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Coming Out of COVID Isolation

Jay 6

Jay D. Tarnow, M.D.

Are you ready to come out from isolation? Do you think you have lost any functions? Being in isolation may have affected your social skills or comfort. When I came out of isolation I was uncomfortable with crowds, wondering, is anyone around me a carrier of COVID? Why are people not wearing masks? Is it that they have had the vaccine? When exactly? I had to depend on and trust my neighbor, but, with all the news programs telling me there was a 30% group who refused to get vaccinated, whom could I trust? Should I ask everyone not masked if they were vaccinated? Would they be angry or insulted? Should I care? My life depends on the answer. How do I handle the unvaccinated? How close should I get to the vaccinated? Should I allow them to hug me, kiss me? So many questions and yet in public there is not much time to decide. These questions need to be thought about before going out into public. You are going to be confronted with these situations as you go outside your comfort zone.


Making an assessment of oneself is important. Check your cognitive skills. Were you specifically using all of them daily?  Be honest. These will come back with stimulation and interaction. Be safe, not impulsive! Slowly return to your outside routines assessing your anxiety. Many people became depressed in isolation. Often, there is a worsening of underlying conditions. People with underlying conditions are more susceptible and less resilient. We are now seeing this group in treatment. However, we are also seeing people who developed Anxiety Disorders as a result of the isolation and pandemic. Many people are afraid to resume old activities. Some have lost family and friends and were not able to fully mourn because of the isolation. No funerals, and the inability to visit and support loved ones. Many felt guilty. Some felt survivor's guilt. Had they contributed in some way to someone getting sick, or caused someone to die? Were they not there for their relatives and friends?


Many people with anxiety started to have breathing problems as they made their way out of isolation.  These made them fear COVID. Calming these fears with a COVID test help some depending on the severity of the anxiety. Often, these responded to reassurance and breathing meditations. Headspace App and Calming Breadth were particularly helpful. Sometimes I used CBD or Tryptophane instead of medication. When medication was needed, Buspar was quite effective.  It has few side effects and is safe. If this did not work, then I went up to Alprazolam or Lorazepam. I did not use antipsychotics because it was not necessary and I did not want to increase somatic symptoms. When patients had longer problems, I then used an SSRI for the Obsessions and Compulsions.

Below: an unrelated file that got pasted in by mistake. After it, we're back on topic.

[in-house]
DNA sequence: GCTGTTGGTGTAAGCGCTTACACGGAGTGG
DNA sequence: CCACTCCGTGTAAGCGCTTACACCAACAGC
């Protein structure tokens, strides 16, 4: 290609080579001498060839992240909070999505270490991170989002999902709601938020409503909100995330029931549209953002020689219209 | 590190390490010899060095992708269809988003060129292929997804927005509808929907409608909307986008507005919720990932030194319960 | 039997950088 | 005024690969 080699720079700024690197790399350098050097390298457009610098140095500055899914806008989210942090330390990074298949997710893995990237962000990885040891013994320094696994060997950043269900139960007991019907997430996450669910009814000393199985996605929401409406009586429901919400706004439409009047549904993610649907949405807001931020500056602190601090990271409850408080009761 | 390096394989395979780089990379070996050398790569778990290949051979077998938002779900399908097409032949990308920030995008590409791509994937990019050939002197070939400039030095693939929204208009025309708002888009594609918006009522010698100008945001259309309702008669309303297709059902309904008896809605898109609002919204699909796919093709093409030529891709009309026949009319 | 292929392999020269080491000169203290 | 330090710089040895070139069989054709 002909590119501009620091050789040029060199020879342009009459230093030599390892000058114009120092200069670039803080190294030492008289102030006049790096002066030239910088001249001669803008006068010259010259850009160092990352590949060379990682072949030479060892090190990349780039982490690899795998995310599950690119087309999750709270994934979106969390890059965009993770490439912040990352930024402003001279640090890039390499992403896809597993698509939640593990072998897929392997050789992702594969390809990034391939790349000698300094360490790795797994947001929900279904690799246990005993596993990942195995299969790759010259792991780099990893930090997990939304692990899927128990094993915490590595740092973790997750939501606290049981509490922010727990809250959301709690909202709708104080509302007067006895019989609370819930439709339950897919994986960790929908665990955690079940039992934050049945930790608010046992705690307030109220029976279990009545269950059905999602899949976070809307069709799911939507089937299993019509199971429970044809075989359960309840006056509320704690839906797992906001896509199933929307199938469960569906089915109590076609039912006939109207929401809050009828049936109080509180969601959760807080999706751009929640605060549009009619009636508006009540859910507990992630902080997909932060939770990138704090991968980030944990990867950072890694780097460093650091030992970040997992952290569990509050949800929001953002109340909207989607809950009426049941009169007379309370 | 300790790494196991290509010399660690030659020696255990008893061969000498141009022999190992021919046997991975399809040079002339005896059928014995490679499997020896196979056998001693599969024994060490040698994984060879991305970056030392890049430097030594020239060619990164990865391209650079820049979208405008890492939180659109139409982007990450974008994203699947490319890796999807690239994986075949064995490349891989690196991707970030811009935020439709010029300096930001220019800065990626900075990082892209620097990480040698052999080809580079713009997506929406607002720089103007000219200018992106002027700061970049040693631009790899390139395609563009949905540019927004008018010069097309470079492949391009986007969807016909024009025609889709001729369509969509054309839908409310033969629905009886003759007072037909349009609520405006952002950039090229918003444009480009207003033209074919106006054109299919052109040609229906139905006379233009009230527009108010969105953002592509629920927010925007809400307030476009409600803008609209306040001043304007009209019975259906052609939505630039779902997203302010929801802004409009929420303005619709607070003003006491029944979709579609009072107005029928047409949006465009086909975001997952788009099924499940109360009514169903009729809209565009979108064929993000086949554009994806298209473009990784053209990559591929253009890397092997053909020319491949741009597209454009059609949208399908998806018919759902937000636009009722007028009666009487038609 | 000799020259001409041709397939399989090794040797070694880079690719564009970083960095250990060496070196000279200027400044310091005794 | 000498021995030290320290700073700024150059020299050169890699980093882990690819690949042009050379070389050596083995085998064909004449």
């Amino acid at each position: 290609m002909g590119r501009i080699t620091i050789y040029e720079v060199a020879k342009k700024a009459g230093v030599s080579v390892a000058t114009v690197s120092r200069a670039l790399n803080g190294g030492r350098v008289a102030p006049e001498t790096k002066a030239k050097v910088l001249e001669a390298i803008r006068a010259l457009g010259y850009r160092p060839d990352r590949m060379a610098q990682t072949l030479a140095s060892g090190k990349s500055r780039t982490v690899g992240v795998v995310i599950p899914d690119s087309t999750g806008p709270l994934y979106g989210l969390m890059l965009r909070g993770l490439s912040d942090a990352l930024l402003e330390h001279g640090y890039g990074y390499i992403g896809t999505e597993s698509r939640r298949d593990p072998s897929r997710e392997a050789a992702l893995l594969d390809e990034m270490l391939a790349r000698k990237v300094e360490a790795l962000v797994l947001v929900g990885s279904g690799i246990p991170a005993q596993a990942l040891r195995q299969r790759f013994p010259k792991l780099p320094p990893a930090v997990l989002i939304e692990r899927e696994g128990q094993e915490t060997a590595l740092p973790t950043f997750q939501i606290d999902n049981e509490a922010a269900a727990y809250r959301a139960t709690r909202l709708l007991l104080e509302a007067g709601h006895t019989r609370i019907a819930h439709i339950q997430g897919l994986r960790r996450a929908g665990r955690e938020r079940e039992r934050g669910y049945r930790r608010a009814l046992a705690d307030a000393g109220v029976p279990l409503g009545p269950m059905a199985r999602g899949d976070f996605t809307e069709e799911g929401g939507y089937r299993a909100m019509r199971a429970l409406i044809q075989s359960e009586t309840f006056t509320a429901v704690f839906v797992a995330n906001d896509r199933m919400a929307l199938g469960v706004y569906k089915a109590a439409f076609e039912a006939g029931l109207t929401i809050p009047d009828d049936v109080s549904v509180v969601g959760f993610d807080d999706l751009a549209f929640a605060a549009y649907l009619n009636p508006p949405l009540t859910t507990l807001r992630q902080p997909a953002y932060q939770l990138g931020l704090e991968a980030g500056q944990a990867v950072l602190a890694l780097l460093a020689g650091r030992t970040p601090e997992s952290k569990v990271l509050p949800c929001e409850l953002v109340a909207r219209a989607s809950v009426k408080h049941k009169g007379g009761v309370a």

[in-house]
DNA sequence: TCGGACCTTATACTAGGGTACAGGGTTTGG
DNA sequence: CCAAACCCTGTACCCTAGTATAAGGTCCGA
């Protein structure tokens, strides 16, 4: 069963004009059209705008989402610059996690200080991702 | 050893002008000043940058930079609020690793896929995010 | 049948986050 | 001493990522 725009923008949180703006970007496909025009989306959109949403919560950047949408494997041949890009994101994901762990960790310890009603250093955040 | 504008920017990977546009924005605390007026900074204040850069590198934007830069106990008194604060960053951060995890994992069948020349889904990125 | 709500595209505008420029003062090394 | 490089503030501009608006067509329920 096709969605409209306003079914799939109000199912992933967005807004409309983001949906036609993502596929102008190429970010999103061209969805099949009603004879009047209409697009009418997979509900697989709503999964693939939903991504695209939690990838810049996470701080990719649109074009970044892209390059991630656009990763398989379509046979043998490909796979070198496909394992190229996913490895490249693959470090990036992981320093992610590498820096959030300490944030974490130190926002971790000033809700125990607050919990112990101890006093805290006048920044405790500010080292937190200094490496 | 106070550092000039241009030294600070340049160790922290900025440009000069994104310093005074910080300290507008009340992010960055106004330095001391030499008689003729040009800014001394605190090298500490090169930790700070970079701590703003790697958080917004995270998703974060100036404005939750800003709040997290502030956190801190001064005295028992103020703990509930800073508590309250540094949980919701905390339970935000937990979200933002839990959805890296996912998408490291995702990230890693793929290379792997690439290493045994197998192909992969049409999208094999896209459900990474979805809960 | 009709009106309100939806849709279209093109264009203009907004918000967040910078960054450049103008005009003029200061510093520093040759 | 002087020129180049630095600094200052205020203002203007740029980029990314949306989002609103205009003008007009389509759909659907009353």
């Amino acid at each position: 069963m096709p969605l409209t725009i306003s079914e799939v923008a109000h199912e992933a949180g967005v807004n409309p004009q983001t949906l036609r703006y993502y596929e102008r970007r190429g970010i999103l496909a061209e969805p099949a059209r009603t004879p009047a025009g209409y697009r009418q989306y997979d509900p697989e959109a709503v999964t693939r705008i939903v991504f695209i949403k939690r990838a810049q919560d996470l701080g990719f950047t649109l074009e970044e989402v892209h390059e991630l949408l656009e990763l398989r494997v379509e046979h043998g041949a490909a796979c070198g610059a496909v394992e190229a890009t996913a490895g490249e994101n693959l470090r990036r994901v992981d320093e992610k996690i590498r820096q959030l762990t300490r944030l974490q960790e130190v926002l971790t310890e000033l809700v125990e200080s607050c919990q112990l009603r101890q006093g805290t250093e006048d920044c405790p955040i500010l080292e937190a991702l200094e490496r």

Some people have gotten vaccinations and yet, still fear COVID. They show many of the signs of PTSD.  The experiences were too much for them and overwhelmed their coping. Some who had COVID are long haulers with symptoms of severe lethargy, muscle aches, headaches, GI disturbance, cognitive impairment, sleep disturbances, depression, and anxiety. Recent research has shown that many responded to a vaccine. Others have responded to Vitamin D, Vitamin C, and B complex, while others have needed steroids.


At the Tarnow Center, we have assessed and treated these problems. We have used some easily accessible online cognitive tests, rating scales, and qEEG for more severe problems. The qEEG’s have been very helpful to define COVID’s effects on the brain-slowing areas. The use of Neurotherapy with a stimulation pattern has shown improvement.


However, a most important new treatment, ART (Accelerated Resolution Therapy), has been very helpful, if not miraculous, for my COVID PTSD cases. ART is a newer updated version of EMDR and is very helpful in people that could not use EMDR. It does not require verbalizations. The work is internal, thus, patients who are too scared or embarrassed to discuss their inner thoughts were more receptive to this treatment. It has shown success with children and adolescents. We have even been able to adapt this method for videoconferencing.  This treatment method is excellent for those who are going back into the world feeling all the anxieties I mentioned above. We cannot allow our fears to retard our growth and development. Every age group can be affected, delaying development further. Parents need to be strong for their children since the child imitates them and experiences their anxiety.


I am most concerned about the effects of the Pandemic on children with Comorbid conditions such as ADHD, Anxiety Disorders, OCD, Depression, Learning Disorders, Autistic Spectrum Disorder, and Tourette’s Disorder. These children need our special attention as they move out into the world again. ART may be very helpful in decreasing their symptoms and restarting their developmental processes.  


To be able to grow and thrive while exiting isolation, we should be self-aware, cater to our symptoms, and remain responsible; responsible for our own health, and for the health of the community. Be honest with yourself if you feel a psychological evaluation is necessary. It is okay to need help. The Tarnow Center provides many treatment options and is eager to help the community push towards healing. 


Tarnow Center for Self-Management

Jay 6


Jay D Tarnow, MD

Child, Adolescent, & Adult Psychiatrist